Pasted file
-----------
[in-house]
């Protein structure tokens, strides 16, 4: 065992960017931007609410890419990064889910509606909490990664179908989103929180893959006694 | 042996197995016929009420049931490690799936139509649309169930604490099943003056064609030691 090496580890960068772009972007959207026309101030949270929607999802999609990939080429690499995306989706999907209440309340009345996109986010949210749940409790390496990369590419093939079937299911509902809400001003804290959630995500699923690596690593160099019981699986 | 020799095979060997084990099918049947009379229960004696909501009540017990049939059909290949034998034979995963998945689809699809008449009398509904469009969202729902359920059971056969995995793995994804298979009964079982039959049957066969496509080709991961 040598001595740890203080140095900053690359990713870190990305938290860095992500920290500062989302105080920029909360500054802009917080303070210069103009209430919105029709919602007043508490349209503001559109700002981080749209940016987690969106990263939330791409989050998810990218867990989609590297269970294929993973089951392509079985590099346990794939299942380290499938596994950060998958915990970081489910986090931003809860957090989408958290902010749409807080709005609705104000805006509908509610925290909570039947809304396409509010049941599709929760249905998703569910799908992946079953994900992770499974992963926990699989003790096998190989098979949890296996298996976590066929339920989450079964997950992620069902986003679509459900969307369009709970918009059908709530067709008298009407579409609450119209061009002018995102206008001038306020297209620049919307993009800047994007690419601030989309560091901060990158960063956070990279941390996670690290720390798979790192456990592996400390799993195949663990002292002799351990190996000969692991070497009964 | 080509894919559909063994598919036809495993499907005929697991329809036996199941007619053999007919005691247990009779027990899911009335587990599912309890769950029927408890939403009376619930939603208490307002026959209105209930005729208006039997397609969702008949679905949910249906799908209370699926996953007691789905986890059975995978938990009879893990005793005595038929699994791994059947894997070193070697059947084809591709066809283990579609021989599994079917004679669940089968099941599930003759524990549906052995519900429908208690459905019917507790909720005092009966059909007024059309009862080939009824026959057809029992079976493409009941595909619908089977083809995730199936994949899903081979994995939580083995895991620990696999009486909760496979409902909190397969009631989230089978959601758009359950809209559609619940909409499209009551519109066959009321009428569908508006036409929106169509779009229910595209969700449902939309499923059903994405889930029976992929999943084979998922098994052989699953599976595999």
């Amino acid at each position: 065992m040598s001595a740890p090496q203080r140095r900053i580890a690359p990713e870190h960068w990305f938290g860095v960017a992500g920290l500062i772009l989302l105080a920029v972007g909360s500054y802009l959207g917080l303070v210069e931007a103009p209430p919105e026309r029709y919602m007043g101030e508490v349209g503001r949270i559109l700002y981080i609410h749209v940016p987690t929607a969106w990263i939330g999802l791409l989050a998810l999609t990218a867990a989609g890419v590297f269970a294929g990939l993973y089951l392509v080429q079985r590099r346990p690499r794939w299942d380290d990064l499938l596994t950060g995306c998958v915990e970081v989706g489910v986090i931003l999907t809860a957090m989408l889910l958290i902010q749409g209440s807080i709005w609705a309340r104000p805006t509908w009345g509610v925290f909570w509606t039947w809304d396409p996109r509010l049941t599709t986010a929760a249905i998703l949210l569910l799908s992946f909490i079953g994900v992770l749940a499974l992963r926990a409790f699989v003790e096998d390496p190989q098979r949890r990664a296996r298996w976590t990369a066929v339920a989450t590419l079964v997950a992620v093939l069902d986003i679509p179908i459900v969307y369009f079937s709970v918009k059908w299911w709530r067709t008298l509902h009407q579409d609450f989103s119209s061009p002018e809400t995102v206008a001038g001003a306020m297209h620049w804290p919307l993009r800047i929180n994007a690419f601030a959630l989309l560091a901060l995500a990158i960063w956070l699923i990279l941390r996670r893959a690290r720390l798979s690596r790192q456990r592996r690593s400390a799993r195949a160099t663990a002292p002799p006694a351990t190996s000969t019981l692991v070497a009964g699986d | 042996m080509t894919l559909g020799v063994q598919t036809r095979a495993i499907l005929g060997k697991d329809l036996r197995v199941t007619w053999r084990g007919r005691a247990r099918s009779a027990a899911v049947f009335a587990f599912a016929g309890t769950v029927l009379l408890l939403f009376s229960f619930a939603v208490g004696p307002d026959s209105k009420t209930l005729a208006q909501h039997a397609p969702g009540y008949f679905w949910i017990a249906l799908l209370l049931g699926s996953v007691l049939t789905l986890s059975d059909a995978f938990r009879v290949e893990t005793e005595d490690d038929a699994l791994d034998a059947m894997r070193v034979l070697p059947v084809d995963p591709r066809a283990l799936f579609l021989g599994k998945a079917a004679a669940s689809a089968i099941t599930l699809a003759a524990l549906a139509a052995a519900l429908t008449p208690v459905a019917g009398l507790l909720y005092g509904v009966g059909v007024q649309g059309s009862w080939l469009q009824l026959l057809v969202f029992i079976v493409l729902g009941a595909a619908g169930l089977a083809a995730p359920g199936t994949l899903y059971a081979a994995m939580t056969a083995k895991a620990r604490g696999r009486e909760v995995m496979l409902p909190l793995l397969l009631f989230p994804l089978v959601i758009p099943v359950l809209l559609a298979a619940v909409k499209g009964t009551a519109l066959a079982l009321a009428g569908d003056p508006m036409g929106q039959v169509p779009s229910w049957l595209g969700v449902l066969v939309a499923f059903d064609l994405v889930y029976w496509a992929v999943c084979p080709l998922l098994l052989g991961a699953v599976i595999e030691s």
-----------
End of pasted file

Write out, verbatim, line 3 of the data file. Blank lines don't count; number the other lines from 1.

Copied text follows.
């Amino acid at each position: 065992m040598s001595a740890p090496q203080r140095r900053i580890a690359p990713e870190h960068w990305f938290g860095v960017a992500g920290l500062i772009l989302l105080a920029v972007g909360s500054y802009l959207g917080l303070v210069e931007a103009p209430p919105e026309r029709y919602m007043g101030e508490v349209g503001r949270i559109l700002y981080i609410h749209v940016p987690t929607a969106w990263i939330g999802l791409l989050a998810l999609t990218a867990a989609g890419v590297f269970a294929g990939l993973y089951l392509v080429q079985r590099r346990p690499r794939w299942d380290d990064l499938l596994t950060g995306c998958v915990e970081v989706g489910v986090i931003l999907t809860a957090m989408l889910l958290i902010q749409g209440s807080i709005w609705a309340r104000p805006t509908w009345g509610v925290f909570w509606t039947w809304d396409p996109r509010l049941t599709t986010a929760a249905i998703l949210l569910l799908s992946f909490i079953g994900v992770l749940a499974l992963r926990a409790f699989v003790e096998d390496p190989q098979r949890r990664a296996r298996w976590t990369a066929v339920a989450t590419l079964v997950a992620v093939l069902d986003i679509p179908i459900v969307y369009f079937s709970v918009k059908w299911w709530r067709t008298l509902h009407q579409d609450f989103s119209s061009p002018e809400t995102v206008a001038g001003a306020m297209h620049w804290p919307l993009r800047i929180n994007a690419f601030a959630l989309l560091a901060l995500a990158i960063w956070l699923i990279l941390r996670r893959a690290r720390l798979s690596r790192q456990r592996r690593s400390a799993r195949a160099t663990a002292p002799p006694a351990t190996s000969t019981l692991v070497a009964g699986d | 042996m080509t894919l559909g020799v063994q598919t036809r095979a495993i499907l005929g060997k697991d329809l036996r197995v199941t007619w053999r084990g007919r005691a247990r099918s009779a027990a899911v049947f009335a587990f599912a016929g309890t769950v029927l009379l408890l939403f009376s229960f619930a939603v208490g004696p307002d026959s209105k009420t209930l005729a208006q909501h039997a397609p969702g009540y008949f679905w949910i017990a249906l799908l209370l049931g699926s996953v007691l049939t789905l986890s059975d059909a995978f938990r009879v290949e893990t005793e005595d490690d038929a699994l791994d034998a059947m894997r070193v034979l070697p059947v084809d995963p591709r066809a283990l799936f579609l021989g599994k998945a079917a004679a669940s689809a089968i099941t599930l699809a003759a524990l549906a139509a052995a519900l429908t008449p208690v459905a019917g009398l507790l909720y005092g509904v009966g059909v007024q649309g059309s009862w080939l469009q009824l026959l057809v969202f029992i079976v493409l729902g009941a595909a619908g169930l089977a083809a995730p359920g199936t994949l899903y059971a081979a994995m939580t056969a083995k895991a620990r604490g696999r009486e909760v995995m496979l409902p909190l793995l397969l009631f989230p994804l089978v959601i758009p099943v359950l809209l559609a298979a619940v909409k499209g009964t009551a519109l066959a079982l009321a009428g569908d003056p508006m036409g929106q039959v169509p779009s229910w049957l595209g969700v449902l066969v939309a499923f059903d064609l994405v889930y029976w496509a992929v999943c084979p080709l998922l098994l052989g991961a699953v599976i595999e030691s």